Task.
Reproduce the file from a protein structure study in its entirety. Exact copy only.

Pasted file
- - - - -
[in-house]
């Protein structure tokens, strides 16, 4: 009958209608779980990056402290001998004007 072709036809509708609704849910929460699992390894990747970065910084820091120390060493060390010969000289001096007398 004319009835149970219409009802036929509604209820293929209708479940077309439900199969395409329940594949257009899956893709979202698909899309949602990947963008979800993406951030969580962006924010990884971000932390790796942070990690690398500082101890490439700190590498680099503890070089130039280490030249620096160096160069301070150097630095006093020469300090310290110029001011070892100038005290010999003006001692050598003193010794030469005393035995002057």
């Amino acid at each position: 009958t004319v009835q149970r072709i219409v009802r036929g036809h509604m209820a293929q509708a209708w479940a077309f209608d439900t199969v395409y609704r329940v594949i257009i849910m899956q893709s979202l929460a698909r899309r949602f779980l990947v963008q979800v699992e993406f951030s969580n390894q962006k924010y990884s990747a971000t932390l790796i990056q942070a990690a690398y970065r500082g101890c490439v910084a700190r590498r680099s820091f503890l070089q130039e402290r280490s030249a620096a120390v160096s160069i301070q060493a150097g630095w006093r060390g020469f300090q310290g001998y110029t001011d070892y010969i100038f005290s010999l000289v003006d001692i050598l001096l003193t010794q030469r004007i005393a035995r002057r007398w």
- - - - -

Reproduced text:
[in-house]
């Protein structure tokens, strides 16, 4: 009958209608779980990056402290001998004007 072709036809509708609704849910929460699992390894990747970065910084820091120390060493060390010969000289001096007398 004319009835149970219409009802036929509604209820293929209708479940077309439900199969395409329940594949257009899956893709979202698909899309949602990947963008979800993406951030969580962006924010990884971000932390790796942070990690690398500082101890490439700190590498680099503890070089130039280490030249620096160096160069301070150097630095006093020469300090310290110029001011070892100038005290010999003006001692050598003193010794030469005393035995002057």
């Amino acid at each position: 009958t004319v009835q149970r072709i219409v009802r036929g036809h509604m209820a293929q509708a209708w479940a077309f209608d439900t199969v395409y609704r329940v594949i257009i849910m899956q893709s979202l929460a698909r899309r949602f779980l990947v963008q979800v699992e993406f951030s969580n390894q962006k924010y990884s990747a971000t932390l790796i990056q942070a990690a690398y970065r500082g101890c490439v910084a700190r590498r680099s820091f503890l070089q130039e402290r280490s030249a620096a120390v160096s160069i301070q060493a150097g630095w006093r060390g020469f300090q310290g001998y110029t001011d070892y010969i100038f005290s010999l000289v003006d001692i050598l001096l003193t010794q030469r004007i005393a035995r002057r007398w």